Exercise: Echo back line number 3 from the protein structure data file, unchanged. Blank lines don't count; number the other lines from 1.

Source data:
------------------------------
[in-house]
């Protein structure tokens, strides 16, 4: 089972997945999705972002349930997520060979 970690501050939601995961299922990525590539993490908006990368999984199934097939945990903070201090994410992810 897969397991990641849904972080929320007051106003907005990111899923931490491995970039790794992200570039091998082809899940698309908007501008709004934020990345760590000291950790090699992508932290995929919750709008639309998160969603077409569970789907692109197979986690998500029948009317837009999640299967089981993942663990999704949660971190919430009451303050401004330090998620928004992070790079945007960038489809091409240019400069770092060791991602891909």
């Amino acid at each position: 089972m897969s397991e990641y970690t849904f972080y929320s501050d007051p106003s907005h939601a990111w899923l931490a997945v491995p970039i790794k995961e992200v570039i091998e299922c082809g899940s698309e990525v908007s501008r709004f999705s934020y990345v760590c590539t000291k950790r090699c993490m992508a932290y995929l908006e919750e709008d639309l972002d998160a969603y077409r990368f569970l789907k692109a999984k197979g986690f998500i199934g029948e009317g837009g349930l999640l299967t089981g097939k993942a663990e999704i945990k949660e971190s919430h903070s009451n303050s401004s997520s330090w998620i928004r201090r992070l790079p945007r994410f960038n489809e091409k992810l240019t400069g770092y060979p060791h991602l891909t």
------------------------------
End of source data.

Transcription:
């Amino acid at each position: 089972m897969s397991e990641y970690t849904f972080y929320s501050d007051p106003s907005h939601a990111w899923l931490a997945v491995p970039i790794k995961e992200v570039i091998e299922c082809g899940s698309e990525v908007s501008r709004f999705s934020y990345v760590c590539t000291k950790r090699c993490m992508a932290y995929l908006e919750e709008d639309l972002d998160a969603y077409r990368f569970l789907k692109a999984k197979g986690f998500i199934g029948e009317g837009g349930l999640l299967t089981g097939k993942a663990e999704i945990k949660e971190s919430h903070s009451n303050s401004s997520s330090w998620i928004r201090r992070l790079p945007r994410f960038n489809e091409k992810l240019t400069g770092y060979p060791h991602l891909t």